Michelle Forbes

Empowering women and developing female leaders is a priority for the Principal and CEO of GEMS Al Barsha National School for Girls, and she discusses her plans to achieve it.

Michelle ForbesTell us a little bit about your background and how you became principal at GEMS Al Barsha National School for Girls (NSG).
I have over 20 years’ experience working in the education sectors in the UK and the UAE. Prior to moving to the UAE in 2011, I was an outstanding head teacher in the UK and my background is in school improvement.

In 2011, we decided to move to the UAE. From 2011-2018 I worked in Abu Dhabi, initially as a founding school principal. I moved to a role within the same organisation where I was responsible for establishing new schools and nurseries for that provider. I joined GEMS Education as principal of NSG in April 2018. My experience working with schools that have a high percentage of Emirati students was transferrable, and we can expand and develop this school based on that experience to be the flagship school that we want it to be.

What makes NSG special?
NSG is segregated from year 1 and above, which is unique for our girls. I do believe, and certain research has shown, that girls thrive in a single gender school because they can gain greater confidence in their school environment which is specifically adapted to support their learning. We have 71% Emirati students and the majority are Arabic first language speakers, but they’ve chosen the British curriculum. We offer a bespoke bilingual programme where our students in Foundation Stage have two teachers in the class to deliver the curriculum in English and Arabic, and we can ensure early years English and Arabic language development is really strong. In Primary they move to specialist teaching with Arabic-medium teachers and we focus on delivering the British curriculum in English because ultimately their exams will be taken in English.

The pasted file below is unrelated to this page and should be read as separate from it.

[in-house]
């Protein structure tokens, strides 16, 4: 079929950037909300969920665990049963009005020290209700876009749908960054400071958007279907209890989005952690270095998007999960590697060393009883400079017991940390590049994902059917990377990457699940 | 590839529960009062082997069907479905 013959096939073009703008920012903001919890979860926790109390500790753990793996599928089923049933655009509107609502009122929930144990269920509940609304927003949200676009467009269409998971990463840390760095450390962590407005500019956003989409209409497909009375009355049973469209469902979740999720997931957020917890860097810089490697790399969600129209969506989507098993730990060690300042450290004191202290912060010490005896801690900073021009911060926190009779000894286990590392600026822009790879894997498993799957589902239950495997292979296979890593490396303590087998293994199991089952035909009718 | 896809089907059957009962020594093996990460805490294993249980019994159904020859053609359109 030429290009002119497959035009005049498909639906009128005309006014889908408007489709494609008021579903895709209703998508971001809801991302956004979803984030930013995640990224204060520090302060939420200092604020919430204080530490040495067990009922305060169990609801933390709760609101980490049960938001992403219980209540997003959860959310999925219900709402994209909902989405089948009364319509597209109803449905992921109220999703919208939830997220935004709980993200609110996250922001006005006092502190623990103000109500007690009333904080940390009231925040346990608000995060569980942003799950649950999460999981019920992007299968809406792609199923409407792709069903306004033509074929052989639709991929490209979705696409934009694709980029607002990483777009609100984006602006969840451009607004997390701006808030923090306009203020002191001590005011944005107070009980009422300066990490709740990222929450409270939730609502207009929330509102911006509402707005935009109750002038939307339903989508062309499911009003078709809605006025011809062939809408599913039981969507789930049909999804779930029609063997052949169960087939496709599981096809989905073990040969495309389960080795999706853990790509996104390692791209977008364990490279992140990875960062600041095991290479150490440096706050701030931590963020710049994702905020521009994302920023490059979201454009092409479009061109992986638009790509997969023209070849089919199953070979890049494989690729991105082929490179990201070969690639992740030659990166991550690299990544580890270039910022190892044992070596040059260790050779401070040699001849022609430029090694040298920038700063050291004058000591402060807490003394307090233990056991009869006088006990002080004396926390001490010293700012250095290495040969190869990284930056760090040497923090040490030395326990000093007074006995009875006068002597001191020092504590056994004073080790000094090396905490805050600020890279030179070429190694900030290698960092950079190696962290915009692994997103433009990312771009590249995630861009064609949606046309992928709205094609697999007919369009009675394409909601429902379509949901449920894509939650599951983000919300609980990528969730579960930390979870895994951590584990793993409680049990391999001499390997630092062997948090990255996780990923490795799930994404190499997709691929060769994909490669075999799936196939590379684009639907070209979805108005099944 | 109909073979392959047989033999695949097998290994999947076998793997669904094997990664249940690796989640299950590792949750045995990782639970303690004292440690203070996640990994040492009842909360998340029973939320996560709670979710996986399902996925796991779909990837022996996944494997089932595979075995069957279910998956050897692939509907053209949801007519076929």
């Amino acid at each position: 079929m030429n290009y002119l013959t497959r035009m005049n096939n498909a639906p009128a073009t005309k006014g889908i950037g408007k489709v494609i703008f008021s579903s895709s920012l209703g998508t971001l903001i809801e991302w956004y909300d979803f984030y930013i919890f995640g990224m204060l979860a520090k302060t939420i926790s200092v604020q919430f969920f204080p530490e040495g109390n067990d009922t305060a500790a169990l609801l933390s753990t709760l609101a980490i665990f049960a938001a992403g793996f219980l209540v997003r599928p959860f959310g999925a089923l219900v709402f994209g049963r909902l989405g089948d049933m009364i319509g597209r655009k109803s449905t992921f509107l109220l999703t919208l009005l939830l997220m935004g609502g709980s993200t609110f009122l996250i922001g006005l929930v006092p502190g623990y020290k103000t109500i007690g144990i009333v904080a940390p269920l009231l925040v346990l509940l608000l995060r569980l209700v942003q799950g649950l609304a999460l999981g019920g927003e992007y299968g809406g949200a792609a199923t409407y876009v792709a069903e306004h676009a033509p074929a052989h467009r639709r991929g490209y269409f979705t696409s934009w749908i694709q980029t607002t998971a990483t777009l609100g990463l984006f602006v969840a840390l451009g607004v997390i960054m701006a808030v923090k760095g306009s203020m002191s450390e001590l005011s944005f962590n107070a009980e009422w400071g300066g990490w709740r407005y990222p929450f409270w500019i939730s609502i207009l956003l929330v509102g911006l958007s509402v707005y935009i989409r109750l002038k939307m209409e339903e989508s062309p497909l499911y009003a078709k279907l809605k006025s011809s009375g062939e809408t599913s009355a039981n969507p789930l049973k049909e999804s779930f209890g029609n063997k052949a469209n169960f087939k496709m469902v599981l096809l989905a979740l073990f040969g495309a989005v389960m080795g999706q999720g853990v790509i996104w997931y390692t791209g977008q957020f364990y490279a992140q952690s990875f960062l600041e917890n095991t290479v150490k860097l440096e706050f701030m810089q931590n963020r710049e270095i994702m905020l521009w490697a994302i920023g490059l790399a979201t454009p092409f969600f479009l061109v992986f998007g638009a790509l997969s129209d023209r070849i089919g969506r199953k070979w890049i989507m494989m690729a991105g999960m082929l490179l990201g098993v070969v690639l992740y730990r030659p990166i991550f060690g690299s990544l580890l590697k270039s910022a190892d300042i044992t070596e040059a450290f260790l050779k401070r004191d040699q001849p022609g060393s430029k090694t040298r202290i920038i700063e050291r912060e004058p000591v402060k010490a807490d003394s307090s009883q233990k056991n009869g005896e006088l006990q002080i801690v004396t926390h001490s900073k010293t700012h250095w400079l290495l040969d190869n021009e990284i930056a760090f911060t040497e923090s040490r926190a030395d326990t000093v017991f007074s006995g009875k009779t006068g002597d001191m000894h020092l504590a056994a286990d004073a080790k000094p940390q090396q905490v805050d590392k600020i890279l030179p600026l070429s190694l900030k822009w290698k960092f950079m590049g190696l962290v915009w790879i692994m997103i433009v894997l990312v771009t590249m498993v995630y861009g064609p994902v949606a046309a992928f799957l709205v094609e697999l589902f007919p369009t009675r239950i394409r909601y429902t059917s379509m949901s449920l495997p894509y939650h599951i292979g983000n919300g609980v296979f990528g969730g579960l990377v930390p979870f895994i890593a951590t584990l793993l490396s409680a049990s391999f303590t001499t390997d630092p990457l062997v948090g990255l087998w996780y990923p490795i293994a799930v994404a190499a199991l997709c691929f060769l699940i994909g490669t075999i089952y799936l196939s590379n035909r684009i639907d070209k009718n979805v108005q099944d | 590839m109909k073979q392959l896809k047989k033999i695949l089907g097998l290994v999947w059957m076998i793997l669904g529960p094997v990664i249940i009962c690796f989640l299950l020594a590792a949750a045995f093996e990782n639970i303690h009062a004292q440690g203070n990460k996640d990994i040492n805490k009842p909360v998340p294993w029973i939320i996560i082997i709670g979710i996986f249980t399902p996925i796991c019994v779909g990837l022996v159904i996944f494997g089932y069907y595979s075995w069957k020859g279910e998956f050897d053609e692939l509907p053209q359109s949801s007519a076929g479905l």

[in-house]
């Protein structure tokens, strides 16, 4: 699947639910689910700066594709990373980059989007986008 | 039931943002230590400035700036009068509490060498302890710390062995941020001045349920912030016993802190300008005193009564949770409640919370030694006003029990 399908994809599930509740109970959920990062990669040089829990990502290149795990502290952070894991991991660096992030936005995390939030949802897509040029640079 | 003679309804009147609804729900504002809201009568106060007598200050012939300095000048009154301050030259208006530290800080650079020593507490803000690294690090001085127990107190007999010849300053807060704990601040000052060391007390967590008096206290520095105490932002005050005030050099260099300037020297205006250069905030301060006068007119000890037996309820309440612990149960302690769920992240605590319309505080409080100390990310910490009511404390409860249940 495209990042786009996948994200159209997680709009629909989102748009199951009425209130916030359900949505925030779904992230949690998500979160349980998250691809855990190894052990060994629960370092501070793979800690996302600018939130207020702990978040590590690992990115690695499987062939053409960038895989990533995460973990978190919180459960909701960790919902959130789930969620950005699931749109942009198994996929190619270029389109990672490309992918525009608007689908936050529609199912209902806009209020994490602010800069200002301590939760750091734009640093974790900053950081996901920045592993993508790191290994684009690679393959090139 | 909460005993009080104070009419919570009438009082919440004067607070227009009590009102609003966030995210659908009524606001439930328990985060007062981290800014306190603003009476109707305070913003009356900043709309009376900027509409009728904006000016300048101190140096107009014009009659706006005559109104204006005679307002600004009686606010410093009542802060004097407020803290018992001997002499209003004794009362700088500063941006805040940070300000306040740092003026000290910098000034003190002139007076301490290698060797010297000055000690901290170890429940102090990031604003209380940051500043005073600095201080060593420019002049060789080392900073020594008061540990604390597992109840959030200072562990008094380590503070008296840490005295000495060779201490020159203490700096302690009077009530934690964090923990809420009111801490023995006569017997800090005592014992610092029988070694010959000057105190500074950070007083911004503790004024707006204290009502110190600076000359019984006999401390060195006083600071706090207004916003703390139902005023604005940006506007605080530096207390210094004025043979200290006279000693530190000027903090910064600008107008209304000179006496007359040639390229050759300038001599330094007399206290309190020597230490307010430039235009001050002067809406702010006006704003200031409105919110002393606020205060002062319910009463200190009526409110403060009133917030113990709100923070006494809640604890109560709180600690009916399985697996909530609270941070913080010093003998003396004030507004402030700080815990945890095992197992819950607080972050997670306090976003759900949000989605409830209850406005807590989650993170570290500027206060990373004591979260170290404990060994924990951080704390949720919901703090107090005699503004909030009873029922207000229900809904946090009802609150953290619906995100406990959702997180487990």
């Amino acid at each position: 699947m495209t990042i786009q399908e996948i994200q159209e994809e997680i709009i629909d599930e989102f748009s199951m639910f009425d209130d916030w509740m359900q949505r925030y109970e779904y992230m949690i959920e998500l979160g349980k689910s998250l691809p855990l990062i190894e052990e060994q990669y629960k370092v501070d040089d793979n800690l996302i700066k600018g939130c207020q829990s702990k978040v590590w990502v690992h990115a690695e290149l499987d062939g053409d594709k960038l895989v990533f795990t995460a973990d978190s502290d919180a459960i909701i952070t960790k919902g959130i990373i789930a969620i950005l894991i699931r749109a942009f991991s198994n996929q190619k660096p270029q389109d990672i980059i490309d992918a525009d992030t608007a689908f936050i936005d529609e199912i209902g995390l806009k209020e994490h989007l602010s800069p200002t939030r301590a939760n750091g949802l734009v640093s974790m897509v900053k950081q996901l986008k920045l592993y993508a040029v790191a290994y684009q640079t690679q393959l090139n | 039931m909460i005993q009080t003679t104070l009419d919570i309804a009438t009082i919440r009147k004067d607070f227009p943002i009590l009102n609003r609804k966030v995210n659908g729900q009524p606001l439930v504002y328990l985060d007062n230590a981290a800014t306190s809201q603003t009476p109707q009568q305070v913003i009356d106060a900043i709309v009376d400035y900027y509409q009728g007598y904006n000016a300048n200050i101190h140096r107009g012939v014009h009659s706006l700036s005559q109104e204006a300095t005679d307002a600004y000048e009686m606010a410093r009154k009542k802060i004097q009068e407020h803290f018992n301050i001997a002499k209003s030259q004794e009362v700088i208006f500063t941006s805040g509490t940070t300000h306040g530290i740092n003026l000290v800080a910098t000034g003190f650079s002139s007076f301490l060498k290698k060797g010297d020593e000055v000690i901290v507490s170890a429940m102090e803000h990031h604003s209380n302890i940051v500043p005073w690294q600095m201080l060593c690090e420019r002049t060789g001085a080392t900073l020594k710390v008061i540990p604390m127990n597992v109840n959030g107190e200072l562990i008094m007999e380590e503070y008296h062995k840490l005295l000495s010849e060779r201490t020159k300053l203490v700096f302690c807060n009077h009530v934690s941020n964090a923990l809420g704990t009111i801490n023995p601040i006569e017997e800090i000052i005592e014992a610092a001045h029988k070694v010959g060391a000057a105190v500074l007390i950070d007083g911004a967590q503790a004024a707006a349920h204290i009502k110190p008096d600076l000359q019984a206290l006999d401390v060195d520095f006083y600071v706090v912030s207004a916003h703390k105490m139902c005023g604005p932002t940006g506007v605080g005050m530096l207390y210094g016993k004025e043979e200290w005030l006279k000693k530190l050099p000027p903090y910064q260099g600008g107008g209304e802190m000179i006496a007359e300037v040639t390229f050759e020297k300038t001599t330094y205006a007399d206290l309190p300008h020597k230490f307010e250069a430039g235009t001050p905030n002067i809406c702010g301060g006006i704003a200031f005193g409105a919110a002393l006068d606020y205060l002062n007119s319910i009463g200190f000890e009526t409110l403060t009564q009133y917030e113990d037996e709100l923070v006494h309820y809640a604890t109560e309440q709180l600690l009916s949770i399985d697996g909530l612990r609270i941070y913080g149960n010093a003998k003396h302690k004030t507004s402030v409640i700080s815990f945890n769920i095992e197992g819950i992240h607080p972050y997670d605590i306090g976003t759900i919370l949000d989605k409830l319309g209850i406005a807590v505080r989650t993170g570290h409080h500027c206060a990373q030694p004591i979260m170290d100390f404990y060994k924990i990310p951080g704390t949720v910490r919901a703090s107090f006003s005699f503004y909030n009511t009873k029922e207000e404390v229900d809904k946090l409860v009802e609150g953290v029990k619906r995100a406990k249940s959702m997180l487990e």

What is your leadership style?
I think you must be flexible. My most commonly used leadership styles in this setting are authoritative, democratic, affiliative, and coaching. In a new school, the most effective style initially is authoritative because it’s quite direct — it helps to drive aspects of performance in a new school when you’re establishing policies and procedures while ensuring the vision is communicated clearly.

What is your vision for the school?
We aim to be a world-class, innovative, and inclusive national school. We’re dedicated to developing and delivering bilingual, bi-literate, female Emirati and Arab leaders. We want them to be respectful, creative, lifelong learners with a strong national identity, firm foundations in their faith, and to be happy, resilient, and adaptable.

We’re dedicated to developing and delivering bilingual, bi-literate, female Emirati and Arab leaders.

Who inspires you?
Growing up I was always inspired by the natural world, I loved explorers and adventurers like Ranulph Fiennes and athletes like Steve Redgrave. They demonstrate leadership, determination, teamwork, and endurance. They’ve pushed themselves beyond the boundaries. I’ve been really inspired by women I’ve met here. In Abu Dhabi I met Dr Amal Al Qubaisi and she’s extremely passionate about the importance of education for young people and she was the region’s first female leader of the National Assembly, so she’s a fantastic role model.